Throughout the dystopian novel Brave New World, Aldous Huxley paints a portrait of destroyed innocence in a bildungsroman storyline. Huxley’s novel resembles the trials and tribulations of Shakespeare’s Romeo and Juliet as a direct comparison can be made between Juliet and John the [Noble] Savage, with their shared innocence destroyed by the undeniable truth of the worlds they reside in. Huxley warns his audience of technology controlling every nuance of a person’s life and he insists that we as individuals must be our own person against the complacency of society. In a way, the world slides into chaos and anarchy throughout the novel because of the so called “way of living,” through the disciplines of their society.
In every society, there are multiple different “worlds” that make up a whole of society. The same situation is seen in the novel, as it encompasses the lives of the natives on the reservation, and the high tech society of brave new world. The reservation portrays the version of living that involves the influence of community involvement in activities and even in their religion. The natives worship a Christian-like deity while still worshiping traditional Native American gods. This shows a strong connection between the community members, but the reader clearly sees that John is not welcome at these events. John continuously attempts to become a part of the “savage family”; however, he is alienated because of the color of his skin and his origins of birth and mother. When Linda describes the reservation as, “Everyone belongs to everyone else” (121), Huxley points out the extreme of the society where everything they receive goes to all in the community. John the [Noble] Savage desperately wants to belong to this society but is rejected and later learns that it may have been for the better.
Conversely, the society of brave new world focuses on the technological aspect of a community. It shows the emphasis on individuality and self-mediation. Brave new world shows the destruction of a society through the allowance of self medication and a focus on personal wants and needs without thought to the society as a whole. The Director describes brave new world by saying, “the secret of happiness and virtue- liking what you’ve got to do. All conditioning aims at that: making people like their unescapable social destiny” (16). Concluding, the way you are taught to live is the way you will learn to live and in that mind set, the way of living you have been brought up to know, becomes the only way to live.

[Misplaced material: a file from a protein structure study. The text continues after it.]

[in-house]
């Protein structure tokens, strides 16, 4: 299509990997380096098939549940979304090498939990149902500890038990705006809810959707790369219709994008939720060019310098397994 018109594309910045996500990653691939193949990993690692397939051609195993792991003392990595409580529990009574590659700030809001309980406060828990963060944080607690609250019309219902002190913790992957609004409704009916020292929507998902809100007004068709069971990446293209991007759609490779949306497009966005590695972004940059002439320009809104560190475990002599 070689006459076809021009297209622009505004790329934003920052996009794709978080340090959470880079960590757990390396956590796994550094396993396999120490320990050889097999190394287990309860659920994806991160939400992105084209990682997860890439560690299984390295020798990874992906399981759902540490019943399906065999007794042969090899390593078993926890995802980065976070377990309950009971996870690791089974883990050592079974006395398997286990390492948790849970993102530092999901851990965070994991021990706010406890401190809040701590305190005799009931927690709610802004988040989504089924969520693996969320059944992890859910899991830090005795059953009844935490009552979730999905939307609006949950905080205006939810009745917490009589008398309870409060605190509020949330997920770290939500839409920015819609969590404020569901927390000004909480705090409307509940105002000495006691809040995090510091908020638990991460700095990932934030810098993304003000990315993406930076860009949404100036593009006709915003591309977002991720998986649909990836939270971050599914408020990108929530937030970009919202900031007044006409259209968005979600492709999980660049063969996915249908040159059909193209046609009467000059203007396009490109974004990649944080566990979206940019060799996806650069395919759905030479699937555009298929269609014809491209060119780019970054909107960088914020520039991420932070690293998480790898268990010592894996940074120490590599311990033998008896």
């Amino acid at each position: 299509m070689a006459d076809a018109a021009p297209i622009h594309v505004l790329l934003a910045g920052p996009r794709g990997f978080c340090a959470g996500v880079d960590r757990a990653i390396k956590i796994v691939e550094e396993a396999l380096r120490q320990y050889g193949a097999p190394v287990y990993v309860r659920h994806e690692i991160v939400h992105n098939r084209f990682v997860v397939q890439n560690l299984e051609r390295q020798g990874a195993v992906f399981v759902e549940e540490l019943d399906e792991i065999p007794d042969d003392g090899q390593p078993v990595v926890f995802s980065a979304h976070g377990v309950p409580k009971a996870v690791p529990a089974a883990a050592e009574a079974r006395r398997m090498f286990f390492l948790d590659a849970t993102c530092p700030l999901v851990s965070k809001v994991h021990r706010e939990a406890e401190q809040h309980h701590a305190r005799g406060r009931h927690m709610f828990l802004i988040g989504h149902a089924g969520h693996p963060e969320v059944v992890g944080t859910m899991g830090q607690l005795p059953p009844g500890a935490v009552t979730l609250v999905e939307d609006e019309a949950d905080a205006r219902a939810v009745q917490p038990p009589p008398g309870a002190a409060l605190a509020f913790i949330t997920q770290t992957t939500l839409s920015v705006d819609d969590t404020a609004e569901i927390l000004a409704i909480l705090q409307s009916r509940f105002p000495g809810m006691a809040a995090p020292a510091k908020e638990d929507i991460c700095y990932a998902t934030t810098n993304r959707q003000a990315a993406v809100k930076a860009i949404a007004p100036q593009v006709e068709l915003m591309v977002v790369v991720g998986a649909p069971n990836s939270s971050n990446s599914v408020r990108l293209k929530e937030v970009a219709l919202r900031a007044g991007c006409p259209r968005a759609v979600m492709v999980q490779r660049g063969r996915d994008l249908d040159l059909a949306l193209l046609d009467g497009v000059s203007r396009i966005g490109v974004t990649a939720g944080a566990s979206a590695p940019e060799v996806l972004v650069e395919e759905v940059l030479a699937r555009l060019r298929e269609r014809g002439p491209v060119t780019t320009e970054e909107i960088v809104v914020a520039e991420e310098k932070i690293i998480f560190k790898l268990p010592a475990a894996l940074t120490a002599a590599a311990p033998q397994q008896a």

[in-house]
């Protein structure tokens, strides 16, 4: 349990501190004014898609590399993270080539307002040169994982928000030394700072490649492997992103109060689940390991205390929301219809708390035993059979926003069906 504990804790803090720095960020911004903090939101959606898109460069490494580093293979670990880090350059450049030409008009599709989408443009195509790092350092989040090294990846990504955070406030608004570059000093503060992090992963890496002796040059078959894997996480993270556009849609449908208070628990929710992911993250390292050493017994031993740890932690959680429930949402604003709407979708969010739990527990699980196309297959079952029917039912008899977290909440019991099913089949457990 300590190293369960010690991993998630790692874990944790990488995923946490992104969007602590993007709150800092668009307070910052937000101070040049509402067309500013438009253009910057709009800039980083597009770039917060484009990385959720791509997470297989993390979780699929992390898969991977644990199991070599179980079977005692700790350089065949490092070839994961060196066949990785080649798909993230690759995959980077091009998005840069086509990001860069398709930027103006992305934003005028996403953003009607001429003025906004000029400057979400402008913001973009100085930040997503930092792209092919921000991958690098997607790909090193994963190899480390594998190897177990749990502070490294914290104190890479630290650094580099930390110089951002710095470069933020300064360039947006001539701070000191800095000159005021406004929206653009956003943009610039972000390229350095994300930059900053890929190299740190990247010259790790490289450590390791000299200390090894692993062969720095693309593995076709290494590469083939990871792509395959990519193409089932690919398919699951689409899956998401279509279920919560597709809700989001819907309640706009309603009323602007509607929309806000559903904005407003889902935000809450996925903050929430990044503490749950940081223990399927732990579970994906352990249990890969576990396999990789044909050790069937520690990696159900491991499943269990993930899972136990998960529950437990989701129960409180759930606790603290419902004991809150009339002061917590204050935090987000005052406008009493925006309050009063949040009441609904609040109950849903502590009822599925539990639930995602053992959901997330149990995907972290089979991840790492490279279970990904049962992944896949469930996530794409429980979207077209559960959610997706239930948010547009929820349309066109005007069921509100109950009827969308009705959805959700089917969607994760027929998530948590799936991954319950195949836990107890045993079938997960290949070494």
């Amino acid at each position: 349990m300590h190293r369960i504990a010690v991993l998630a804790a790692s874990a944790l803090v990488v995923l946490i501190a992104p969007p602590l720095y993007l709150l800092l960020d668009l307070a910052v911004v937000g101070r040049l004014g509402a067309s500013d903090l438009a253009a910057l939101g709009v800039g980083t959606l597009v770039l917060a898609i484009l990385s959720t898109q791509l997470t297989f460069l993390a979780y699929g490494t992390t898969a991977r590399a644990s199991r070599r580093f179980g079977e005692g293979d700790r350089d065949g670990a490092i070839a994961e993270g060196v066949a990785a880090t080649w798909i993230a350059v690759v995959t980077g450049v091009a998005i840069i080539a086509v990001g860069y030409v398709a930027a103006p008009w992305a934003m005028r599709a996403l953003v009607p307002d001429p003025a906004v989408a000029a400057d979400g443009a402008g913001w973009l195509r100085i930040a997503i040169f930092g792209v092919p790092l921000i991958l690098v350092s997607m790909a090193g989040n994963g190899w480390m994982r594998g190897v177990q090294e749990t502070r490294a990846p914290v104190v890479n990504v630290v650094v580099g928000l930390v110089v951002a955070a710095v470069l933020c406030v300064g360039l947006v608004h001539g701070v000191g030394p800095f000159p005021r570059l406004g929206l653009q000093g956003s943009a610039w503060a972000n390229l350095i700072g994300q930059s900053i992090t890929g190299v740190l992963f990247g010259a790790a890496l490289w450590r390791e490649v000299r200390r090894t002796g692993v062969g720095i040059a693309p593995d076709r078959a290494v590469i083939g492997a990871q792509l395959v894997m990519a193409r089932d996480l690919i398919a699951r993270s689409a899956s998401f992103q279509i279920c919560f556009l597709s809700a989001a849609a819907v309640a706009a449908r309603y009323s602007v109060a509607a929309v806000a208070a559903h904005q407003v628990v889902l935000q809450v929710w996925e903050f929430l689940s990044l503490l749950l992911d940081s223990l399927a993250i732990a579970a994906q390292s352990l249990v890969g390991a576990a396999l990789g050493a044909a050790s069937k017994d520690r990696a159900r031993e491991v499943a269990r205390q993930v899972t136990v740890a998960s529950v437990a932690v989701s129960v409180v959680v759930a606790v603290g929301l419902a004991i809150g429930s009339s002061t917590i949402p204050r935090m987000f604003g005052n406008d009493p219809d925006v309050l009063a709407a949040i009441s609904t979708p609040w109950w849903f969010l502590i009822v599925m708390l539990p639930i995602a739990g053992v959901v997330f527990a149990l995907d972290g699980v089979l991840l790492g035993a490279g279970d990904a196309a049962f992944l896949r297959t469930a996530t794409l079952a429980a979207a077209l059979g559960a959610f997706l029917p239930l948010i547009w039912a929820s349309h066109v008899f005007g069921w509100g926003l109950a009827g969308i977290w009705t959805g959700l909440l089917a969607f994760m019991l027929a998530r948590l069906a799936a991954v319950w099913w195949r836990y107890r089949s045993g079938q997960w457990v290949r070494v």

Although both societies have there benefits and problems, John finds himself ostracized from both. He attempts to change himself in order to fit into what seems to be the only way of living, only to find that he cannot force himself to fit into the stereotypical lives of the people he has come to know. As he learns more about the society of brave new world he realizes that his infatuation with Lenina is not reciprocated because of the lack of feeling in her society. This realization brings him to the brink of insanity as he feels like even more isolated than he did before. Huxley describes John’s fears of his newfound knowledge of the society he entered by writing, “pain was a
fascinating horror” (258). This quote exemplifies the introduction of true pain into John’s life and how John felt he wasn’t good enough for either world, when in reality he was the absolute best.
At one point in everyone’s life they feel as if they don’t fit in like they think they should. John the [Noble] Savage journey’s through this bildungsroman storyline to find the horrors of two extreme societies. One is the reservation where personal possessions do not exist and the other, is brave new world where the society is built on individual cares without thought to the society as a whole. Aldous Huxley shows how the dangers of an industrial society and the misuse of knowledge can lead to a depraved society.